The word ‘naive’ comes from the Latin ‘nativus’, meaning native, or natural. Today, to be naive is often seen as pejorative, a lack of experience or judgement, but in the art world the word retained some of its original meaning: a quality acquired through birth, a childlike innocence and wonder that produces spontaneous, unaffected art. For Mitchel Van Dinther, the Dutch producer known as Jameszoo, it is this quality that lies at the heart of his debut album, 'Fool', which he calls “naive, computer jazz”.
Van Dinther emerged from the small town of Den Bosch in the southern Netherlands in the late 2000s. First as a DJ - with wide-ranging crates of avant-garde jazz, prog and kraut rock, electronic experiments, and beat oddities - and then as a producer capable of impressive sonic and rhythmic incongruities. This spring, Van Dinther joins Brainfeeder with an album that fits right into the label’s expanding take on the modern evolution of jazz music.
'Fool' began life as just a simple debut album, but soon grew into something more audacious. During the recording process Van Dinther became obsessed with classic albums by Steve Kuhn (1971’s 'Steve Kuhn'), Arthur Verocai (1972’s 'Arthur Verocai'), and Robert Wyatt (1974’s 'Rock Bottom'). The melodies, compositions, and idiosyncrasies of these works made the young Dutch producer reconsider his approach, moving him away from the colourful, electronic productions he was known for.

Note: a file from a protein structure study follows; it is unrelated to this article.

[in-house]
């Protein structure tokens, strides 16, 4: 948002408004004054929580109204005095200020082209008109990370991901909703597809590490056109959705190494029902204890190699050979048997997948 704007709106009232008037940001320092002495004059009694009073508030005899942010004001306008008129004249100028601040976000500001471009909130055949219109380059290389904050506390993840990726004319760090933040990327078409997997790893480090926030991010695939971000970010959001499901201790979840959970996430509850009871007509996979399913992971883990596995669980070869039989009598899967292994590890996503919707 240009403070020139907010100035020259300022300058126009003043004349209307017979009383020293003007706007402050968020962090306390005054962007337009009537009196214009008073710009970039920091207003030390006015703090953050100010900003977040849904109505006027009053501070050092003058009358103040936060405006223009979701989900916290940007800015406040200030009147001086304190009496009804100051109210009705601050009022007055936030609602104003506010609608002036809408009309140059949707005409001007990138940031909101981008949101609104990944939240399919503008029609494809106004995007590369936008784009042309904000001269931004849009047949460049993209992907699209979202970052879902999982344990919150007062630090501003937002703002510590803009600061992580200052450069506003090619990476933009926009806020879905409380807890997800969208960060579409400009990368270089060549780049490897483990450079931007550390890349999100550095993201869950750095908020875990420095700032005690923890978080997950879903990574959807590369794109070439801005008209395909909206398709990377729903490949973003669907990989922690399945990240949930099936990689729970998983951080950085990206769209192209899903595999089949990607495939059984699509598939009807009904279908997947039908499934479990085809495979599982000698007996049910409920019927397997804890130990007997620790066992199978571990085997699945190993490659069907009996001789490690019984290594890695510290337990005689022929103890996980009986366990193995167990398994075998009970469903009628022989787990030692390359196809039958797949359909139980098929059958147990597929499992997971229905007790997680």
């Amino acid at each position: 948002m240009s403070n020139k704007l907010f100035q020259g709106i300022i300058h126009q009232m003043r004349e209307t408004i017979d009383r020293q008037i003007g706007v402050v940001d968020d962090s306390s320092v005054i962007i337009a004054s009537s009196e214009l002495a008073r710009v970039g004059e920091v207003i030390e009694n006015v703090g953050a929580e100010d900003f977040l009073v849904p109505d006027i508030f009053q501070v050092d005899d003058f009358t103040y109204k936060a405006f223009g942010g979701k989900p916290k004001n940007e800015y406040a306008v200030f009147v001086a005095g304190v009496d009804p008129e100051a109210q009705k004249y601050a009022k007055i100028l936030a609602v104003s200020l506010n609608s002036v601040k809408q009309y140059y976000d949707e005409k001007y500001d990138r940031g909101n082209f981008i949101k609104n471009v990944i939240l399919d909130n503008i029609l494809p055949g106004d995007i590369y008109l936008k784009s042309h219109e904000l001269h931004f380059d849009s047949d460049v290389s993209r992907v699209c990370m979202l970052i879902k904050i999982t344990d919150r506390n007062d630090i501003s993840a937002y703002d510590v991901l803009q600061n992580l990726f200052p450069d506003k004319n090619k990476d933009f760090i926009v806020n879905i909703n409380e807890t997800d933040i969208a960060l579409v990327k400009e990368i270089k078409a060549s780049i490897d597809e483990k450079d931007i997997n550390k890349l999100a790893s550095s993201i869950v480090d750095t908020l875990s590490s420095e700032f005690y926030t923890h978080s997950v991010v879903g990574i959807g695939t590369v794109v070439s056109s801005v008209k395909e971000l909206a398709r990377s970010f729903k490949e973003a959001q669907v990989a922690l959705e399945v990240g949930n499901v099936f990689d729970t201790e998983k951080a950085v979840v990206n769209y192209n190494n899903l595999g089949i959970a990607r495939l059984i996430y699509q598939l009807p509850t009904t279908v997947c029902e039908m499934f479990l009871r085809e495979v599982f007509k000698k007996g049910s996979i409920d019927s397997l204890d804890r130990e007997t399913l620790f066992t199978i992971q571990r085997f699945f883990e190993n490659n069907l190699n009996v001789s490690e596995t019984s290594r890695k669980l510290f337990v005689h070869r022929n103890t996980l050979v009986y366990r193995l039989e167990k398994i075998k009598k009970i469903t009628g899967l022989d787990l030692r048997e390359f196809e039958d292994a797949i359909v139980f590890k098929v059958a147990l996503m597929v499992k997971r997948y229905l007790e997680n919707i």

Not only did Van Dinther take inspiration from these works, he eventually contacted the artists he’d been studying and convinced Kuhn and Verocai to lend their inimitable touch to the recordings. Tapping into jazz’s tradition of playing standards and covers, ‘The Zoo’ re-imagines Kuhn’s playful ‘Pearlie’s Swine’ with Rhodes and vocals that the man himself recorded with Van Dinther in New York City.
Across its 11 tracks, 'Fool' plays out Van Dinther’s journey to find a musical voice he can be proud of and which can also inspire others. Alongside Verocai, Dafé, and Kuhn, the album features a stellar cast of classical and jazz musicians including pianist Niels Broos, drummers Julian Sartorius and Richard Spaven, bass guitarists Raphael Vanoli and Stephen Bruner (aka Thundercat), and saxophonist John Dikeman. All of these different contributions and approaches are weaved together into a whole by Van Dinther, armed with electronics and naivety. At times coherent, at times seemingly haphazard, the album is always joyful.
FORMAT INFORMATIONLP Info: Limited white vinyl pressing.
Includes MP3 Download Code.